Ten Reasons to Automate Your Operation
(And there are plenty more)
In the not-too-distant past, most companies that weren’t running immense distribution operations, who didn’t have multiple facilities, who didn’t run 24-hour shifts, didn’t even consider automation. Too expensive, they’d say. Too much risk. Too little upside if things go wrong. All valid in context, if it was 1998. But the reality is this: While most costs—personnel, land, energy— have increased, automation costs have remained steady or declined across the board. The reality today is that the four guys stacking pallets at the end of a line, even for a single shift, even at low wages, are more expensive than a well configured palletizing system.
Those costs aren’t going to do anything but escalate, either. Listed are ten ways automation has become more relevant, even to mid-size operations:
How have things changed over the last decade?
- Reduced Operational Costs: Automation, whether robotics, automated picking, packing, sortation, ASRS, industrial carousels, WMS implementations, or other applications that can reduce direct and overhead costs for just about everything you do. This eliminates many of the costs associated with manual processes, not only in terms of wages, but also training, HR costs, and administration.
- Improve product quality and consistency: Robots and other automated systems can produce consistently high-quality output. These Points of Automation provide inherent accuracy and repeatability for precise, exacting work done the same way each and every time.
- Improve the work experience for your people: Automation makes things better for the people working in an operation by executing the repetitive, physical, most dangerous tasks. The worst steps in the process – dusty, hot, tedious tasks – can be handled by automated machinery. Automation is an ergonomic breakthrough.
- Increase production rates: Automation can run as many shifts as you want – overnight, overtime, anytime. The conveyor systems roll and the picking systems pick. It doesn’t lose focus as it tires. It doesn’t take breaks. It’s faster in every way.
- Increase product manufacturing flexibility: One knock on automation is that it’s inflexible. That may have been true once, but not today. Once your systems are programmed, you can easily switch tasks and maximize your spend while using the equipment for a variety of operations.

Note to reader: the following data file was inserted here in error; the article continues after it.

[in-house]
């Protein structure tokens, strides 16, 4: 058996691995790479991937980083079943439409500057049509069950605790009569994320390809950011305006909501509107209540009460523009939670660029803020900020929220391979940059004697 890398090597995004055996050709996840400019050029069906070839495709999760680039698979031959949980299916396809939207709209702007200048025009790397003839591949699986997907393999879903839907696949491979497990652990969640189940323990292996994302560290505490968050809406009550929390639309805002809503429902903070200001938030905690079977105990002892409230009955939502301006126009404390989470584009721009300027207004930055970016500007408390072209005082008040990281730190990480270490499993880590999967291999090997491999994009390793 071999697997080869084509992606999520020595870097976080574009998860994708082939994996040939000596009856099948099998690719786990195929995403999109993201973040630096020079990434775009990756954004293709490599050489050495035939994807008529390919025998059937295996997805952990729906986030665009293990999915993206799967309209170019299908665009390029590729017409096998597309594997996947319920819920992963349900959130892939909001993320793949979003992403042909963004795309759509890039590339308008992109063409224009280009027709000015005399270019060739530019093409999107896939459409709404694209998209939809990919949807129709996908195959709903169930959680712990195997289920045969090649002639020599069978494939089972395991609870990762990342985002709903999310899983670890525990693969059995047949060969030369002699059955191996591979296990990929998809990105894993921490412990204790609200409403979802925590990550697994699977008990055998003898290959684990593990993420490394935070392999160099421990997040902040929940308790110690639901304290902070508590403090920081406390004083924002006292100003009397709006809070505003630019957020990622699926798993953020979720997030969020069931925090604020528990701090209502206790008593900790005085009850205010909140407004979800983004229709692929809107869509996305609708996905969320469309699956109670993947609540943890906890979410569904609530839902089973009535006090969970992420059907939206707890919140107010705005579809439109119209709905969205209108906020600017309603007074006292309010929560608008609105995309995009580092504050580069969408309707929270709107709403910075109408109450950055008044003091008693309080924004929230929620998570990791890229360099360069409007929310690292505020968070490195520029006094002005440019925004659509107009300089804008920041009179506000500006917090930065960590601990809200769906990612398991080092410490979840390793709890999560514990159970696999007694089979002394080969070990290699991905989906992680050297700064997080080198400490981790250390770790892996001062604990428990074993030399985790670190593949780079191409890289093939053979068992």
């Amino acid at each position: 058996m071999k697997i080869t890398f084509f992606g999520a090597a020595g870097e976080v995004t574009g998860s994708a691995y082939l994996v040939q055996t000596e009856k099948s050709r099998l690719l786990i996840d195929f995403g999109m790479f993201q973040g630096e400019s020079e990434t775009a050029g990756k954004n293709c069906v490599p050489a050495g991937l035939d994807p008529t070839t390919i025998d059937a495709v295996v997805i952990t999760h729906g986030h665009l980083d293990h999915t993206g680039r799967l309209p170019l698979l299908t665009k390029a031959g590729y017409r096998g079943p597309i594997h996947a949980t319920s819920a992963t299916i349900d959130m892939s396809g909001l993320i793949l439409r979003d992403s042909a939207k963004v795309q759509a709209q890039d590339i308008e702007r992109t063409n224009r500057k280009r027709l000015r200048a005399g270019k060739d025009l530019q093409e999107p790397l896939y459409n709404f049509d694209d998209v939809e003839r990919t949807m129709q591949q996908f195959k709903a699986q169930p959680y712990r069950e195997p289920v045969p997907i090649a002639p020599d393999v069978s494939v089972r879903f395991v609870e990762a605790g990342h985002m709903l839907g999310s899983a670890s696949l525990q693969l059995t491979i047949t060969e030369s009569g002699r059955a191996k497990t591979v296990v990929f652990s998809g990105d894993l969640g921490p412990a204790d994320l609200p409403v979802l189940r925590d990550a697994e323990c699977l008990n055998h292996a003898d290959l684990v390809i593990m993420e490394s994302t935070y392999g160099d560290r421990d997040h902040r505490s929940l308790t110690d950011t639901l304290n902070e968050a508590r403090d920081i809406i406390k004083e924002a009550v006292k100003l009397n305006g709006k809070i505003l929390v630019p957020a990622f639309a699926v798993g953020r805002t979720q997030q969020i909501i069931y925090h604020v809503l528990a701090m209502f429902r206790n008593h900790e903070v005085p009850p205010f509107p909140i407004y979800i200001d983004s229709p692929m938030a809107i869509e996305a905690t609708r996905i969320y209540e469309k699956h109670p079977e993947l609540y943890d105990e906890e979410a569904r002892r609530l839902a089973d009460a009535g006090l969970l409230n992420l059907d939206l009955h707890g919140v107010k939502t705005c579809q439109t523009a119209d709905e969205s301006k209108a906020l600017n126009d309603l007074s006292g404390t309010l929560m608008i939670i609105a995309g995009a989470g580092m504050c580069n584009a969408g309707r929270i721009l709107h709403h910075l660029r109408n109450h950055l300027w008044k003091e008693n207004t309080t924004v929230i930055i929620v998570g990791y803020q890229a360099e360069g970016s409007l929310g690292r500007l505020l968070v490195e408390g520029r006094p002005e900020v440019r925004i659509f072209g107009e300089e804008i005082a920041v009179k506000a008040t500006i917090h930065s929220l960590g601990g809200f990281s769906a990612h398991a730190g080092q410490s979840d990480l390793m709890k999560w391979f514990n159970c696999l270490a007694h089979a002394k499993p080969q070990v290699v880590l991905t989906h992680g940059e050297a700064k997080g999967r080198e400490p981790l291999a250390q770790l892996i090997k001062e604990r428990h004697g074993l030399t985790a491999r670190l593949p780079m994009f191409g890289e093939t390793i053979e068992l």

- Waste less and increase your yield: Automation allows you to finish more product, faster, to the standards your customers demand. You’ll reduce poorly-wrapped pallets with automated stretch wrapping. Product breakage and inconsistent finishing will shrink or vanish. You’ll increase your yields because products are being finished to a very high level of quality.
- You will operate safer: Robotics can take over the most dangerous tasks in your operation. You can remove people from back-breaking, difficult tasks and the areas where injuries are most likely. You can reduce employee exposure to dangerous machinery and repetitive motion tasks.
- Reduce labor turnover and worker recruiting difficulties: The precision demanded by today’s warehousing and industrial processes requires more trained, focused employees than ever. Skilled manual employees are difficult to find, train, and retain. Utilizing automation helps reduce this burden by reducing the overall personnel needed to operate.
- Reduce capital costs, inventory, work-in-progress: Because your operation will utilize less and do more, you can reduce the cost of consumables and waste. You can better predict the production rate and ensure a fast and efficient outcome with lower inventory levels.
- Save space in high-value operational areas: People have to have floor space, but robots can be mounted on shelf systems, walls, or be suspended from ceilings. Conveyors can be configured to increase floor space. ASRS packs in pallets or totes. This is often an issue in very critical manufacturing, assembly, or kitting areas, but it applies to many shipping and fulfillment operations as well.
Scott Stone is Cisco-Eagle's Vice President of Marketing with more than thirty years of experience in material handling, warehousing and industrial operations. His work is published in multiple industry journals an websites on a variety of warehousing topics. He writes about automation, warehousing, safety, manufacturing and other areas of concern for industrial operations and those who operate them.